The Unwilling Conspiracy of John Wilkes Booth: The Perfect Patsy Patriot
By Mark McCoy
I don’t think anyone will dispute the historical record that John Wilkes Booth shot and killed Abraham Lincoln in the Ford Theater on April 14, 1865. The disputable subject of many writers has always been, who was he, why did he do it and did he act alone? Was John Wilkes Booth a delusional madman that killed the greatest American President? Or, was he a patsy and part of a cleverly woven story, conceived to cover up a conspiracy that stretches across the oceans, involving millions of dollars and hundreds of people? We do know from the personal accounts and documents that were hidden and not intentionally destroyed that writers and historians have been huddling over this paradox the past 146 years in an effort to expose the truth.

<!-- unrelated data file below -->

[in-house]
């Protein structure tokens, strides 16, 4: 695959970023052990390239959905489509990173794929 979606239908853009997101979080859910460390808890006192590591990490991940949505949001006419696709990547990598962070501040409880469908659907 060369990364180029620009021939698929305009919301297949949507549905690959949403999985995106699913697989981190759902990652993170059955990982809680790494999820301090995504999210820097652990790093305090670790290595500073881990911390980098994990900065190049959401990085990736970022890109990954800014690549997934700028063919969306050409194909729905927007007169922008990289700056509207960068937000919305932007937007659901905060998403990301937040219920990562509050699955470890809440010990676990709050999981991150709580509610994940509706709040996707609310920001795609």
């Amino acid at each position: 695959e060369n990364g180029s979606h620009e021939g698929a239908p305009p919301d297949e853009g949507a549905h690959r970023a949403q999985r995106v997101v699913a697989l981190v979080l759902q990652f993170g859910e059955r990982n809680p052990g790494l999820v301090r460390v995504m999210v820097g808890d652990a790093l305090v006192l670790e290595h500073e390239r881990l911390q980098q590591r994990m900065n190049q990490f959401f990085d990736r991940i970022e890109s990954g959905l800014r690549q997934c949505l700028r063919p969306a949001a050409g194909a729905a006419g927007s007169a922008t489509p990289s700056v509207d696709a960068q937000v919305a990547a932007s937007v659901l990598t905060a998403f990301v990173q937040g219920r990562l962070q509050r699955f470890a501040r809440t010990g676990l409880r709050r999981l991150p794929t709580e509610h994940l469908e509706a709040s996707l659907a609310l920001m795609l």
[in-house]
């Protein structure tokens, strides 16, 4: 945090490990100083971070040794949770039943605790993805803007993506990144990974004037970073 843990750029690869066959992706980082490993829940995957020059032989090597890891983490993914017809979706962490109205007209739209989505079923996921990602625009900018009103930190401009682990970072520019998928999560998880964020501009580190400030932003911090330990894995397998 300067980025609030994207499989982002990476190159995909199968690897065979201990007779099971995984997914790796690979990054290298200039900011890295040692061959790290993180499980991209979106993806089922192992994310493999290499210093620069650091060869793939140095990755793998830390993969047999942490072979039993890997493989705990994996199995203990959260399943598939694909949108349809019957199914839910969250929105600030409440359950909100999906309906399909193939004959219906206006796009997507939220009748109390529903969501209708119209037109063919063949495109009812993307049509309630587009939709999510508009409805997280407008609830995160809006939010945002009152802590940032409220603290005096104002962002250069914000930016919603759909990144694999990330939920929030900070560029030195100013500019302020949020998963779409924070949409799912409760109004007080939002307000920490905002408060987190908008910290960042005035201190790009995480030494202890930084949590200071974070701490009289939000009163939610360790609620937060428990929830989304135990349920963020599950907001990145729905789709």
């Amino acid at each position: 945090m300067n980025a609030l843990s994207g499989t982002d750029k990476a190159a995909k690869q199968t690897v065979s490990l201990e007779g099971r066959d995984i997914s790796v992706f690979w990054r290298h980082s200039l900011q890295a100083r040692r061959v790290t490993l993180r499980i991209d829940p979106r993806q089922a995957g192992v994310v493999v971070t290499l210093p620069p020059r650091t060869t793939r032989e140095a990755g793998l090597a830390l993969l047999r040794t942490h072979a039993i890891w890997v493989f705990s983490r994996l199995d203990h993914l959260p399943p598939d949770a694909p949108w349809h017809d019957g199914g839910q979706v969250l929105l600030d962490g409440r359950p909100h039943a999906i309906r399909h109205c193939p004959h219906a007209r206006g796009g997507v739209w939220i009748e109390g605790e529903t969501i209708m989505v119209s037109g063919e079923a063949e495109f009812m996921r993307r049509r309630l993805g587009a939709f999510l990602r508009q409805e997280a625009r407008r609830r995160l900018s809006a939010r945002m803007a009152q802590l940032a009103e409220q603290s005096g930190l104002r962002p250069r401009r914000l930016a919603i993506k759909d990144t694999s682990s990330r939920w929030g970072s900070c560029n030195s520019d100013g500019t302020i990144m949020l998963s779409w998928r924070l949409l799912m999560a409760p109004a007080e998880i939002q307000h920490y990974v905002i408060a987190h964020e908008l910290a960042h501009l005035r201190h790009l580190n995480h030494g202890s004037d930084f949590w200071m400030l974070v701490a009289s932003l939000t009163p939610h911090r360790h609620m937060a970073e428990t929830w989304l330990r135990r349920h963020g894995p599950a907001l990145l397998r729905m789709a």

Early in the month of April 1865, the South endures three pivotal events signaling the final collapse of Southern fortunes; the capture of Richmond by Grant’s armies, Abraham Lincoln’s visit to the conquered city and Robert E. Lee’s surrender on April 9, 1865 (Taper) The news of the Northern victories devastated John Wilkes Booth, ending his plot of the previous nine months to kidnap President Abraham Lincoln. His hope was to obtain the release of all Confederate prisoners of War held in the Northern prisons in exchange for President Lincoln. Humiliated and furious at the recent turn of events and not willing to give up, he feels his beloved South might still have a chance. But a bold and courageous move must be made in order to save America from the destructive evil despot. “But our cause being almost lost something decisive and great must be done” (Booth)
Desperate, frustrated and running out of money and time, John Wilkes Booth makes a decisive move to change history with a single violent act. He must assassinate President Abraham Lincoln to save the glorious South. But for Booth to accomplish what he sees as a courageous, heroic...